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Searching for old newspapers
December 7, 2011 - Jim Smith
After more than 40 years in the newspaper industry, I have a very soft spot for newspapers, newspaper history and preserving old nameplates.
Recently I received an email from Vincent Golden, curator of the newspapers and periodicals at the American Antiquarian Society in Worcester, Mass. (www.americanantiquarian.org/newspapers.htm), which he described as the "third oldest historical society in the country and the oldest with a national rather than regional focus.
"Our mission is to document early American history, society and culture through what it has printed. Toward that end we collect almost everything printed in America 1876 and earlier. This includes books, pamphlets, almanacs, newspapers, periodicals, broadsides, prints, maps, sheet music and ephemera.
"For newspapers we have over 2,000,000 original issues in 16,000-plus titles on seven miles of shelving. They are housed on site in a climate-controlled stacks. We also have our own conservation lab and use archival-quality boxes and folders for storage.
"Next year is our bicentennial. We were founded in 1812 by Isaiah Thomas, a newspaper publisher and author of 'A History of Printing in America' published in 1810. His collection formed the nucleus of our library. When he died in 1831 he left the society the original printing press he apprenticed on in the 1750s. We still have it on display."
Golden's email was seeking help from the readers of The Parkersburg News and Sentinel in adding to the society's collection. He wrote:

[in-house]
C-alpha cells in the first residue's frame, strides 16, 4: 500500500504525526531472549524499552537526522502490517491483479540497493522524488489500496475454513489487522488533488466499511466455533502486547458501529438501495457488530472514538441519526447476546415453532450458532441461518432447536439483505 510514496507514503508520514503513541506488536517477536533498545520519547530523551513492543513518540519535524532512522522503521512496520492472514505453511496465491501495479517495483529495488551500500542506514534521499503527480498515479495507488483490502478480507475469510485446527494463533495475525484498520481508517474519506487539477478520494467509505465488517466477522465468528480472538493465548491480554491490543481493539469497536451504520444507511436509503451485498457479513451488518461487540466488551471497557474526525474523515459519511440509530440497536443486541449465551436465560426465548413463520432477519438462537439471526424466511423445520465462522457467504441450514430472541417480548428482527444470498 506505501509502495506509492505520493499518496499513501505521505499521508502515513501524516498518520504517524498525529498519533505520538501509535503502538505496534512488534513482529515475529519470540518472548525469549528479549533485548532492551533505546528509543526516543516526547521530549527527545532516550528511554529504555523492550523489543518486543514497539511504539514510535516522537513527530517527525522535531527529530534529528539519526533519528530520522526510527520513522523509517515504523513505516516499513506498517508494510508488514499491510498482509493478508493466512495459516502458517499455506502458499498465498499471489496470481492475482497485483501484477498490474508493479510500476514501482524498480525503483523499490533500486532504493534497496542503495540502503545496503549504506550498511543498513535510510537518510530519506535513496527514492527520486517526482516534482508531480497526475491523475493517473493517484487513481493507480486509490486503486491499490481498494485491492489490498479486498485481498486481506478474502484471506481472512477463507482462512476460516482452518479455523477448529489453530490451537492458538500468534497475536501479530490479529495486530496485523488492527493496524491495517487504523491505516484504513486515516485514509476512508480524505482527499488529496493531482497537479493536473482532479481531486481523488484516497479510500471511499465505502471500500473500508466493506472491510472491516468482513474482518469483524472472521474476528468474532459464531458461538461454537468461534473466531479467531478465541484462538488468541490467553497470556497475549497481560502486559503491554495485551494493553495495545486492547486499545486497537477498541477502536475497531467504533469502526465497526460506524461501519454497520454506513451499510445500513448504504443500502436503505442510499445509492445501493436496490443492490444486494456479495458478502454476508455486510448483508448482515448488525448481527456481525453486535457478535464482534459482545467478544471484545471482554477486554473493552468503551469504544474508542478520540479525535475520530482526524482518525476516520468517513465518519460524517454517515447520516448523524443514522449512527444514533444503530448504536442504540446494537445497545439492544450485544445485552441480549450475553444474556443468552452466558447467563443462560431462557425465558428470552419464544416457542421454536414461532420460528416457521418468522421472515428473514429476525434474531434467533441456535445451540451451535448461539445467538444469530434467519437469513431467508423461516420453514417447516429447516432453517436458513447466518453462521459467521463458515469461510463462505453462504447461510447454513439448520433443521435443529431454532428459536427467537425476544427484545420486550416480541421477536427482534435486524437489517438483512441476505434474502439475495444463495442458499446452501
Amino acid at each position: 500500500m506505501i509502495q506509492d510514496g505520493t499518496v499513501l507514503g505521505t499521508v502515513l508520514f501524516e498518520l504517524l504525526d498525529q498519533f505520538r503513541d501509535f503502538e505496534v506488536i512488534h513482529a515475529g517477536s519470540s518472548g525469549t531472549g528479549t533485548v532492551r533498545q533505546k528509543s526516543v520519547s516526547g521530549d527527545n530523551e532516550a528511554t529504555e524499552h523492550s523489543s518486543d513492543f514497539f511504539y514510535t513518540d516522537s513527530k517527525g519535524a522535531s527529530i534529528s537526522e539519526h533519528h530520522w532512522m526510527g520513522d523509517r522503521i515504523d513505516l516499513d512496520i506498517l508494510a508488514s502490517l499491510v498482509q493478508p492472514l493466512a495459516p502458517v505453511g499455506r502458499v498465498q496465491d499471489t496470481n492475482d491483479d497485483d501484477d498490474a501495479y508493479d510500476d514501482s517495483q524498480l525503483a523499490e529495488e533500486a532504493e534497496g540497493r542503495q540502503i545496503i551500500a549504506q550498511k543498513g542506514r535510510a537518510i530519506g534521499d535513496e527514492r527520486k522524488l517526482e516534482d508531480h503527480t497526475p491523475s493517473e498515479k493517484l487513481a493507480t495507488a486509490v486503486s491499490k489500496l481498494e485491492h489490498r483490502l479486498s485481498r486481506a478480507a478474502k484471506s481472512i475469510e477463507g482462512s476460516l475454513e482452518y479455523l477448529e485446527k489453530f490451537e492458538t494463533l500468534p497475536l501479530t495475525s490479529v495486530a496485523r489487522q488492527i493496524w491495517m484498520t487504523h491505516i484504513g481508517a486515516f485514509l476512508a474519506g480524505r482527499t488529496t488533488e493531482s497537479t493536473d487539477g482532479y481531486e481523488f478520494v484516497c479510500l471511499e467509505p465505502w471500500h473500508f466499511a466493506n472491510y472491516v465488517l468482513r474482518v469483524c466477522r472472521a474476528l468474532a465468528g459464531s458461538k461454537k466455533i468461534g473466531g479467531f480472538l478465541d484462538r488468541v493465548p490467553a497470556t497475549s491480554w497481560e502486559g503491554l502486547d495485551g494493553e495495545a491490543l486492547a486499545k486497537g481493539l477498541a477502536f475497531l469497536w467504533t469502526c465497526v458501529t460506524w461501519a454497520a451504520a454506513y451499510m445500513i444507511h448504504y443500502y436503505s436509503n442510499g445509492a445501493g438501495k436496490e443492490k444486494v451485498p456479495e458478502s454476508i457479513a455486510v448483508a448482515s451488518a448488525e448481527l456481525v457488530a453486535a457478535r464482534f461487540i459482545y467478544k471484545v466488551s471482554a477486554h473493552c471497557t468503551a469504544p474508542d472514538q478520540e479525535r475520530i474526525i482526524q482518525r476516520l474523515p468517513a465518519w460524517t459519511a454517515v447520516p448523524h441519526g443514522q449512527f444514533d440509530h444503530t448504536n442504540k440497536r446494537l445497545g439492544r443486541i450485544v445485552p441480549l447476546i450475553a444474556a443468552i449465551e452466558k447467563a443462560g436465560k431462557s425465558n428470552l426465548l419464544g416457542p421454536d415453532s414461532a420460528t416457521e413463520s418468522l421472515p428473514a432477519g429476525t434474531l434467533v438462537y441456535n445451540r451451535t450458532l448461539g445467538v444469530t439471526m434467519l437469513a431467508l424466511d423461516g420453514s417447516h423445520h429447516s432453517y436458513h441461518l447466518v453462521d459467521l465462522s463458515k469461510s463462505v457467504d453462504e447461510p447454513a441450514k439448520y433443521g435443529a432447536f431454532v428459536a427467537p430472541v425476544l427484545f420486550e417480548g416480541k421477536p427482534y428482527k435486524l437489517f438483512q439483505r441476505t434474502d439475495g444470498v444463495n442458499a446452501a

"Would you be interested in doing something for us? Would it be possible for you to ask your readers if they have any newspapers from West Virginia or nearby states before 1877 they would like to find a good home for? You never know what people might have stored away in attics or closets.
"Because we are located in Massachusetts we have strong holdings of newspapers for New England and the major cities along the eastern seaboard (New York, Philadelphia, Baltimore, Washington, DC). For the rest of the country, there is room for improvement. I've been trying to acquire newspapers from the Midwest, South and West so we have better representation in our collection for researchers. For Parkersburg, we have just eight issues in our collection. The oldest is a copy of the Parkersburg Gazette dated Dec. 7, 1861. I wish we had more issues from your area."
I'm a newspaper nut, which I readily admit. Consequently I'd love it if our local historical society had a vast assortment of early editions of area newspapers. But barring that, it would be fitting that any early editions could find a good home with the American Antiquarian Society.
Contact Vincent Golden, Curator of Newspapers and Periodicals, American Antiquarian Society, www.americanantiquarian.org, 185 Salisbury St., Worcester, MA 01609-1634 or at email@example.com, 508-471-2148.
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